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Commentary & Analysis

Is Heavier Weight Paper Worth It? This Study Says Yes

Last week, I posted a list of links to neuroscience studies showing the power of print over digital in many areas, including content retention, recall, and willingness to buy. One of those resources contains a reference to a 2015 study that is often overlooked. The study looks not just at print vs. digital, but the weight of the paper, as well. If you are not familiar with this study, you should be.

By Heidi Tolliver-Walker
Published: July 17, 2019

Last week, I posted a list of links to neuroscience studies showing the power of print over digital in many areas, including content retention, recall, and willingness to buy. One of those studies (actually, the book The Neuroscience of Touch, sponsored by SAPPI Fine Papers) contains a reference to a 2015 study that is often overlooked. The study looks not just at print vs. digital, but the weight of the paper, as well.

The study was conducted by Eagleman Labs, run by Dr. David Eagleman, a well-known neuroscientist and director of the Baylor College of Medicine's Laboratory for Perception and Action as well as best-selling author and creator of PBS’s series The Brain). In the study, subjects read a brochure for a fictitious company (I assume to prevent bias for/against actual companies from impacting the results of the study) on three different media: high-quality coated paper, lower-grade uncoated paper, and online. Design was similar for all brochures, whether print or digital, and companies were randomly assigned a medium.

The study found that those who read on high-quality paper did four things:

  1. Understood the content best by significant margins.
  2. Remembered the content best by significant margins.
  3. Had the best impressions of the brands they read about.
  4. Were more likely to recommend those brands to friends.

Even one week later, Eagleman Labs found that people still preferred the companies they read about on the high-quality paper, with name recall for those brands highest by a factor of 3:1.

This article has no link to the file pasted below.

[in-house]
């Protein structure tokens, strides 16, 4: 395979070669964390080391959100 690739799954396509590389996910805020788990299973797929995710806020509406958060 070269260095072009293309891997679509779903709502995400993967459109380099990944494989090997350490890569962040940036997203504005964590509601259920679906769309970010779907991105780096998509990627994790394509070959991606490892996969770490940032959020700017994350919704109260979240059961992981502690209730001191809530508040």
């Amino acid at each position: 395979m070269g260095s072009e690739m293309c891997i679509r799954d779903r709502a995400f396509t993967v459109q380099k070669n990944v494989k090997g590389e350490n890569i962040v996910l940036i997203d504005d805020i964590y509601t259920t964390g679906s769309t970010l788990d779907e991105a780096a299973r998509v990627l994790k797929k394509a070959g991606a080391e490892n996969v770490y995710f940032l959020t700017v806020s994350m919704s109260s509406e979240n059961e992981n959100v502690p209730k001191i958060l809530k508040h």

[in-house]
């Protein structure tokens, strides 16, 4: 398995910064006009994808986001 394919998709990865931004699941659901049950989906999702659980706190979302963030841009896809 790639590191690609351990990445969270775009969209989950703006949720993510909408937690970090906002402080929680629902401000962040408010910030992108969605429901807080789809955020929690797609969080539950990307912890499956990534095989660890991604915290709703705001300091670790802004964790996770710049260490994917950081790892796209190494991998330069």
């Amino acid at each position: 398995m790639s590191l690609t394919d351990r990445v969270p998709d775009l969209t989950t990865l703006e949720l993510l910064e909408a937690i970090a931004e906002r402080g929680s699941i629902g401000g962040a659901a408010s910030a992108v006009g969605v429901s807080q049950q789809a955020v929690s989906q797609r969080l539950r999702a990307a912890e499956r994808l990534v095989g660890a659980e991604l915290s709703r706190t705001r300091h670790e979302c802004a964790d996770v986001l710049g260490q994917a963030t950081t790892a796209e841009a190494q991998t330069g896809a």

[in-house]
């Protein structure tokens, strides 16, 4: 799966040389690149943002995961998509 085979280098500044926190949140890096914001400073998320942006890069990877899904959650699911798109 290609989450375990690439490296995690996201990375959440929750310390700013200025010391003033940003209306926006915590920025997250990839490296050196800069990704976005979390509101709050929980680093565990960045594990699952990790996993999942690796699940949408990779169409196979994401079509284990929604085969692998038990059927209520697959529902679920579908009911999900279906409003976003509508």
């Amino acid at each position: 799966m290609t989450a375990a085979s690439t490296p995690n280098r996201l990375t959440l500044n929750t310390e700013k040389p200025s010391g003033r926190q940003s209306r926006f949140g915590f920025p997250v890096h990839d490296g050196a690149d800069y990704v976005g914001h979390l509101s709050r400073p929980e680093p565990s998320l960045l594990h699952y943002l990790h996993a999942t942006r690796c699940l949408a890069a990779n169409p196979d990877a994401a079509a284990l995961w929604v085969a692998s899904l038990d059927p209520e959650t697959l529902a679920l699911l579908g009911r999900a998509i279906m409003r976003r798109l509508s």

This doesn’t mean that all print campaigns should be run on heavier-weight paper, of course. But for campaigns for which the client is on the fence about making the extra investment, you can pull out this tidbit to help them decide.

This is also a great excuse to do A/B testing. Encourage your clients to try the same campaign using two different substrates, sending people to different 800 numbers or campaign landing pages for tracking. Then let me know the results. I’d love to hear!

Heidi Tolliver-Walker Heidi is an industry analyst specializing in digital, one-to-one, personalized URL, and Web-to-print applications. Her Marketer’s Primer Series, availalbe through Digital Printing Reports, includes “Digital Printing: Transforming Business and Marketing Models,” 1:1 (Personalized) Printing: Boosting Profits Through Relevance,” “Personalized URLs: Beyond the Hype,” and “Web-to-Print: Transforming Document Management and Marketing.”

 

Discussion

By Mark White on Jul 18, 2019

About 15 years ago, U.S. News & World Report ran a test showing that heavier paper led to increased retail sales of magazines. The internal pages for the "newsstand" copies in one printing plant were printed on 38# (about 57 gsm) lightweight coated paper instead of the usual 30#, while the other plant continued to use 30#. Over the course of more than 20 issues, we found that using 38# instead of 30# caused an approximately 8% boost in copy sales. After that, we continued to use heavier-than-normal paper for retail-sales copies when we could.

 

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